With that money, Celtic could scrape the market for offcuts discarded by the chuntering, inefficient Premier League machine. Look at how just £3 million got them Scott Sinclair, arguably the best player in Scotland over the past 18 months. They also managed to sign Olivier Ntcham for £4.5 million purely because the young Frenchman was highly unlikely to ever be given a chance at Manchester City.


Rangers have also recognised where shrewd signings can be picked up, with Jason Cummings, Russell Martin, Sean Goss and Jamie Murphy all arriving at Ibrox from England this month. It’s still very early days in their Rangers careers, but all four have thus far shown themselves to be good additions having been cast aside by their respective clubs down south.


A change in the dynamic


English football is now so wasteful, so reactive, so impulsive, that the Scottish game can now benefit from what they reject. The cycle is so rapid that players are chewed up and spat out without even being afforded much of a chance. And Scotland can provide those players with a platform for rehabilitation.


We’ve already seen Scottish football benefit from a similar sort of dynamic in management. Brendan Rodgers, for instance, became something of a figure of fun following his sacking at Liverpool. Now, he’s on course to becoming one of the best managers in Celtic’s history, reviving his reputation. Steve Clarke, Neil Lennon and Owen Coyle have also followed a similar path, moving north having been rejected by the English game. Coyle might be struggling at Ross County, but the other two have thrived in environments where they are afforded more freedom.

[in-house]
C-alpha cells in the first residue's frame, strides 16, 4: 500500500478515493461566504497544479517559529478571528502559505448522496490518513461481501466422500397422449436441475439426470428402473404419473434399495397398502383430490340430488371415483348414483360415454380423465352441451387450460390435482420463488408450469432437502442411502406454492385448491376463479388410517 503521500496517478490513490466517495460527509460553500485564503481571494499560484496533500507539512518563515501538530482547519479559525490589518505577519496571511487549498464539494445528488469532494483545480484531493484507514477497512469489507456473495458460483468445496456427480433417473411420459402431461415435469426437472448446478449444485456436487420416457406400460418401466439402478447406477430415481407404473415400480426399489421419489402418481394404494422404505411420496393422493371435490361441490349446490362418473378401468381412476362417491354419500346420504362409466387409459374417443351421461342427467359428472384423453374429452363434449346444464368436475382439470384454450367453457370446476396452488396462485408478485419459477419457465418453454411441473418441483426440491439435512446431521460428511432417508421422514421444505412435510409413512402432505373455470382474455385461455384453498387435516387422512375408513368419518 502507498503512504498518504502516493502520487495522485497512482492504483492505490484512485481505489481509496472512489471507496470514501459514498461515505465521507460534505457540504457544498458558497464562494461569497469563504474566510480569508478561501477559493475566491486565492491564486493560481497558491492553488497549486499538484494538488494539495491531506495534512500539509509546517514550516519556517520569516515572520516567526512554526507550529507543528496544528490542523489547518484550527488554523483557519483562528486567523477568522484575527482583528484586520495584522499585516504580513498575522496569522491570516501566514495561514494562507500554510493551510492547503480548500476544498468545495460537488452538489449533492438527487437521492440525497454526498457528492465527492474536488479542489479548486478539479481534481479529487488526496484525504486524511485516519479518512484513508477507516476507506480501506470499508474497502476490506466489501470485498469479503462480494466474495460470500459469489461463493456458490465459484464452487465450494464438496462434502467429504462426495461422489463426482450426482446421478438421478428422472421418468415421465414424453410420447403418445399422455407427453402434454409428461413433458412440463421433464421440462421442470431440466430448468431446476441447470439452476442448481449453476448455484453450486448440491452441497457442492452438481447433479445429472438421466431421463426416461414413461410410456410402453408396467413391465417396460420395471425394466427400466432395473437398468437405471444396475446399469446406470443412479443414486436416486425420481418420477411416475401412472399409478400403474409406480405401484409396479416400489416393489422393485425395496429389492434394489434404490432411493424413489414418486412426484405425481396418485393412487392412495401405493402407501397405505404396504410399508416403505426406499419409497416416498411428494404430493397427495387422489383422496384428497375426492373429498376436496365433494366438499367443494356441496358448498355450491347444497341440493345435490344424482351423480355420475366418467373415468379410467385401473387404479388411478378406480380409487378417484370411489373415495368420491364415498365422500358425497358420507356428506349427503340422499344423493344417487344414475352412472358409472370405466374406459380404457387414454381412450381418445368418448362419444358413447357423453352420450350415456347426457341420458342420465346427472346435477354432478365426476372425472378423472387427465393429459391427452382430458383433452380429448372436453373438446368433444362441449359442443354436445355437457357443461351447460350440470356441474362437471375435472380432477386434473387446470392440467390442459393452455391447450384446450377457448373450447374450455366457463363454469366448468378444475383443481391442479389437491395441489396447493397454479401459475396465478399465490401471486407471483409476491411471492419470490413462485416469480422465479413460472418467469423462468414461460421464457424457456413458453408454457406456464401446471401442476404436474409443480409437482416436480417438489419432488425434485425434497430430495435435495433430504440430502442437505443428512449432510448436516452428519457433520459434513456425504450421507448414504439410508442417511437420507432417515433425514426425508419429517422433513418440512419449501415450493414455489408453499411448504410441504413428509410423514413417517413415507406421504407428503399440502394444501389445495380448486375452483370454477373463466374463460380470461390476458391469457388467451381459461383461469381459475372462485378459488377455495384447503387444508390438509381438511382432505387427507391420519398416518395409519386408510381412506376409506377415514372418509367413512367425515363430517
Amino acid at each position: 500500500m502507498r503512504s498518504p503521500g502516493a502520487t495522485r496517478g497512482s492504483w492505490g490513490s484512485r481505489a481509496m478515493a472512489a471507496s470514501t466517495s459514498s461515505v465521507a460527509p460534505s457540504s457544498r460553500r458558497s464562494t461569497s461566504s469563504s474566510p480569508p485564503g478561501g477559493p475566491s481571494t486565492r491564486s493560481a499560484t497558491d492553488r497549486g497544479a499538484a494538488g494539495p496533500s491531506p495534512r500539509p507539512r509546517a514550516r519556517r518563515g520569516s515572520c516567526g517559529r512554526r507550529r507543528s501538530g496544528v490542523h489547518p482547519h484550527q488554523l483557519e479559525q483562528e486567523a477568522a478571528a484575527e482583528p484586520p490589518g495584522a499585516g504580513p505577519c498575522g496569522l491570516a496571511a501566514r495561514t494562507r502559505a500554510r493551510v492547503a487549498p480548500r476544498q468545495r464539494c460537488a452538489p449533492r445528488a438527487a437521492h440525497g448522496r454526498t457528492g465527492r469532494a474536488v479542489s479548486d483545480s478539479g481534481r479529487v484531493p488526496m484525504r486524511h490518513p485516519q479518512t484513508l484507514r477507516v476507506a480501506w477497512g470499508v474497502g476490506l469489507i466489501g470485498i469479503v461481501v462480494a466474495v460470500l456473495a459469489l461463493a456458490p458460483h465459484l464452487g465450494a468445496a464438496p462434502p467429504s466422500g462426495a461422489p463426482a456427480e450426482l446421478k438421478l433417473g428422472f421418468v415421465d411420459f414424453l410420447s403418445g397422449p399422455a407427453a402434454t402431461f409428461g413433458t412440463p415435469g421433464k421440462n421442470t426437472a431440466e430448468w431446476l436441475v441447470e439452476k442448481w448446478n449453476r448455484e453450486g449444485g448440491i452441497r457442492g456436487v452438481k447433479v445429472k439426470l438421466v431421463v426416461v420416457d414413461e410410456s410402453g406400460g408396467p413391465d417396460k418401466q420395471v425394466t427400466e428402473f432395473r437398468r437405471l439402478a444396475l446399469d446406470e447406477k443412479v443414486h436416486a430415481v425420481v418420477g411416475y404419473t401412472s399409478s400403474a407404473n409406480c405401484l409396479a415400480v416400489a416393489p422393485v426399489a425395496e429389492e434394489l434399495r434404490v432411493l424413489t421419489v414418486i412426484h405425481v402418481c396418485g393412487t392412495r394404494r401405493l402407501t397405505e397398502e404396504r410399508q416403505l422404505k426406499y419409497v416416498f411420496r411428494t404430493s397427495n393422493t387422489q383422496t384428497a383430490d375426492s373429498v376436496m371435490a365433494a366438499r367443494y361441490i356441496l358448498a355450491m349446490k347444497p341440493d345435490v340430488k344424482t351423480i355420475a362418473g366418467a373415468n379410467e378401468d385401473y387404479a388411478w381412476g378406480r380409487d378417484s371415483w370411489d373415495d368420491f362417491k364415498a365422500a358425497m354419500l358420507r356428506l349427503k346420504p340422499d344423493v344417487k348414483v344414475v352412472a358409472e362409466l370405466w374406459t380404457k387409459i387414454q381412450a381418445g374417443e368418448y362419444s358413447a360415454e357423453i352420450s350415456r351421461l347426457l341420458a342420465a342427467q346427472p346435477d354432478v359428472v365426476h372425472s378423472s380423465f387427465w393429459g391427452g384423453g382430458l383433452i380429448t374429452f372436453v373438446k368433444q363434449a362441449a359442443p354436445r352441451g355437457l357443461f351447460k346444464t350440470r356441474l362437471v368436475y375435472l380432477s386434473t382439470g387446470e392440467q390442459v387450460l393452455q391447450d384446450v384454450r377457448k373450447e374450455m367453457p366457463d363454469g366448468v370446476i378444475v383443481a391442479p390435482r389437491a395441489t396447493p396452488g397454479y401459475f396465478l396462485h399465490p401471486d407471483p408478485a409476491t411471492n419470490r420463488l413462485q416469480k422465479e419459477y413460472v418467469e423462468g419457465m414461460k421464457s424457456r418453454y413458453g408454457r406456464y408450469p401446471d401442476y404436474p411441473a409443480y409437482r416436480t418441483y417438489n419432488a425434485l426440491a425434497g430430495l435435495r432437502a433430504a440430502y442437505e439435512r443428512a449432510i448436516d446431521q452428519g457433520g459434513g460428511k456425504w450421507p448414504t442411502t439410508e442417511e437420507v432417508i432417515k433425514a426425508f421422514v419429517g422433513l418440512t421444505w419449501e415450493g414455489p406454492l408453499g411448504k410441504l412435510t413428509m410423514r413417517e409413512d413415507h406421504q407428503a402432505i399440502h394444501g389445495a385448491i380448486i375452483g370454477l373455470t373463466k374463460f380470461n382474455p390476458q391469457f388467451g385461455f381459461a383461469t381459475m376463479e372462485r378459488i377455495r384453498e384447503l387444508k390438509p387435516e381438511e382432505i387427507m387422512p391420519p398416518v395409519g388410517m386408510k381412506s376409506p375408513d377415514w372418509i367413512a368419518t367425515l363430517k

It feels counterintuitive to suggest the transfer market might now be in Scotland’s favour when the gap between the English game and ours has never been bigger. But it’s because of that gap that Scottish clubs can now benefit. There is growing evidence of this and there might be more to come in the final days of the January window.



Naturally, whether this dynamic is favourable is down to personal interpretation. If fans still hold on to the somewhat unrealistic hope that they can keep their best players when the Premier League giants come calling, then the dynamic remains the same. Nothing will change in that regard.


However, if fans can accept the way of the modern world, then there is a way to make the system work to our advantage. Even further down the Scottish Premiership, where clubs are generally unable to pay any sort of fee for players, there is an advantage to be gained. Ross County did that last week by signing former Liverpool striker David N’Gog. Kilmarnock did the same by pulling off the impressive capture of Youssouf Mulumbu, a player who even the most ardent fan would confess is naturally above the level of the Rugby Park outfit.


The Premier League, such is its obnoxious self-importance, doesn’t care about anything else besides itself. But inadvertently and certainly not deliberately, England’s top flight is putting Scottish football in a better place. It’s up to our clubs to make the most of that, and there are signs recently that they are.